Tajudin, the airline's executive chairman, was speaking in an interview with AFX-Asia, an AFP-owned financial newswire.

Tajudin bought the stake from the central bank in 1994 at eight ringgit, double the then-market price.

He said the government now is paying a "fair" price, adding that the airline's revenue has doubled to close to eight billion ringgit since he took over.

"So to me, that is not a bailout at all," he added.

"You cannot look at it from the point of view of the stock market only. You have to work on the airline's value ... the price paid is fair."

Retracing the events that led to steep losses during the Asian financial crisis, Tajudin said he had held talks with the government about the effects of the ringgit peg on its dollar borrowings and fuel needs.

The government fixed the ringgit at 3.80 to the dollar in September 1998, a rate which is now widely seen as undervalued.

Malaysia Airlines recorded a net profit of 318.892 million in the year to March 1997 before the crisis struck but has posted hefty losses since then.

In the year to March this year it recorded a net loss of 258.57 million ringgit.

One of the airline's main concerns is its policy of not hedging its fuel requirement but Tajudin said there are restrictions that are beyond its control.

Malaysia Airlines also had to depend on overseas markets to fund its purchase of aircraft as the amounts are too large for local markets.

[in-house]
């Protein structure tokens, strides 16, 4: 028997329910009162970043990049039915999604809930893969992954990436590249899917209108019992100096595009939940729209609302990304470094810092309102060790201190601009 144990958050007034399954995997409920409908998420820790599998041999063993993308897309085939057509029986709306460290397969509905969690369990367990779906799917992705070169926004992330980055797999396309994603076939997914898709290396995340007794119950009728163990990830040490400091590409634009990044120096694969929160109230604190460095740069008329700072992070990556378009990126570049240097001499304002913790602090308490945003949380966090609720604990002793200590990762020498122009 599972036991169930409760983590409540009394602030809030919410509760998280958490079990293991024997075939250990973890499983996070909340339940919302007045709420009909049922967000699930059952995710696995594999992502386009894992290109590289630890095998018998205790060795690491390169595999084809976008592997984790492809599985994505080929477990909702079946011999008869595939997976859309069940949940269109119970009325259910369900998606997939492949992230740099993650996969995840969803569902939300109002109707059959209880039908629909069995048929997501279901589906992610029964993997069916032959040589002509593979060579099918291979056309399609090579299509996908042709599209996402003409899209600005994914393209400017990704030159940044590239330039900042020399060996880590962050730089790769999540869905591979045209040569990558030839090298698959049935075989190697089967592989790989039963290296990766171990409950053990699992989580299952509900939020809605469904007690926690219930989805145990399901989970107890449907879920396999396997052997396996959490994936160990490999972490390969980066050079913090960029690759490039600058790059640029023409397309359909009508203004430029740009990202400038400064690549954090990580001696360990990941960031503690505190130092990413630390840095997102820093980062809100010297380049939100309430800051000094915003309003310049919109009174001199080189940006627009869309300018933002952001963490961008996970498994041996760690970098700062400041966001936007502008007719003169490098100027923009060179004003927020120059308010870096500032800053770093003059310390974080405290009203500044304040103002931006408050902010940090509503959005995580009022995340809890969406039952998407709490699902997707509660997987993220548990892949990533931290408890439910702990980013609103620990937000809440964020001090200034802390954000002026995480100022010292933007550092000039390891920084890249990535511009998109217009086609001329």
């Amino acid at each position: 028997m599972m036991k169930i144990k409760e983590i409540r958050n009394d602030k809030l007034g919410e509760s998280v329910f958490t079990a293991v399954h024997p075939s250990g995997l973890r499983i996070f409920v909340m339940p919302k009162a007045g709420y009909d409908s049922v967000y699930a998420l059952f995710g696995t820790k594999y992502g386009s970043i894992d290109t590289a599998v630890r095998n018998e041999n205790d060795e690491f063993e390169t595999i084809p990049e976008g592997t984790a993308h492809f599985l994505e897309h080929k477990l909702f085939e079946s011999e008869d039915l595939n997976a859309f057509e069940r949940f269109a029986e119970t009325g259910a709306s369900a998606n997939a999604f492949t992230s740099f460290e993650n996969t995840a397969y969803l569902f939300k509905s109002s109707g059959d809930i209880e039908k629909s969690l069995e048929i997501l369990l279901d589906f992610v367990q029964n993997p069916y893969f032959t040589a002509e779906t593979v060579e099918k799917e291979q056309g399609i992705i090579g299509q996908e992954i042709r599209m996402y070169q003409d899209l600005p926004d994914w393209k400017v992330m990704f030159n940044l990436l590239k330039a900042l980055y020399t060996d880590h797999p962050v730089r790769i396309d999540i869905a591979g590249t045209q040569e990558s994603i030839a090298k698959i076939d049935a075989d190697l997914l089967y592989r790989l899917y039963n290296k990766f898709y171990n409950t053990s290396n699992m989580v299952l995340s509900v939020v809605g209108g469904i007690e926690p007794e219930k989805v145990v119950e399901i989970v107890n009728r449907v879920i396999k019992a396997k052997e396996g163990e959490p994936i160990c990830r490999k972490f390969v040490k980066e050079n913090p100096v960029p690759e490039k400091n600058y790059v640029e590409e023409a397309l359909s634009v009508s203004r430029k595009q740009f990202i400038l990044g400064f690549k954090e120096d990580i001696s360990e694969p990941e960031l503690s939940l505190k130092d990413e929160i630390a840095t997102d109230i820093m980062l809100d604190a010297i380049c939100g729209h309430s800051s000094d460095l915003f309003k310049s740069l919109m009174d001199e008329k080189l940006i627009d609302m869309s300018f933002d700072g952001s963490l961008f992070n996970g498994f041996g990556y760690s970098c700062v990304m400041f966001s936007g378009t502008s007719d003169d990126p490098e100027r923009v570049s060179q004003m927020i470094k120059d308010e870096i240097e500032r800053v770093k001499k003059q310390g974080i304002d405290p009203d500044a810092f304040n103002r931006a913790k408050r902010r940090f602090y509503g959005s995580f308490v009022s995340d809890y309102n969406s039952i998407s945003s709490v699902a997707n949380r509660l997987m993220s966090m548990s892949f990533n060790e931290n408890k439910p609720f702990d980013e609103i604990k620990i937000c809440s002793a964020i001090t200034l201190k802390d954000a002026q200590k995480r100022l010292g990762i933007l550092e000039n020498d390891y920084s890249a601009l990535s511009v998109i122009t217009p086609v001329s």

"If I borrow from the Malaysian markets -- bonds or banks -- it will dry up all the money in the country. We had to borrow overseas but the crisis came in and the ringgit was pegged at 3.80, so we were (caught)," he said.

In addition, as only 20 percent of revenue was in dollars at that time, the loans could not be adequately financed, he added.

The airline has also had to fly some unprofitable routes as a result of government-to-government agreements, which Tajudin said has been costly.

Asked if he had a free hand in managing the airline, Tajudin said there are constant "consultations" with the government concerning developments.

He denied mismanagement and said Malaysia Airlines became a loss-maker as a direct result of the financial crisis.

"I don't agree with (suggestions) that I don't know about this airline business. In business, everything is about common sense."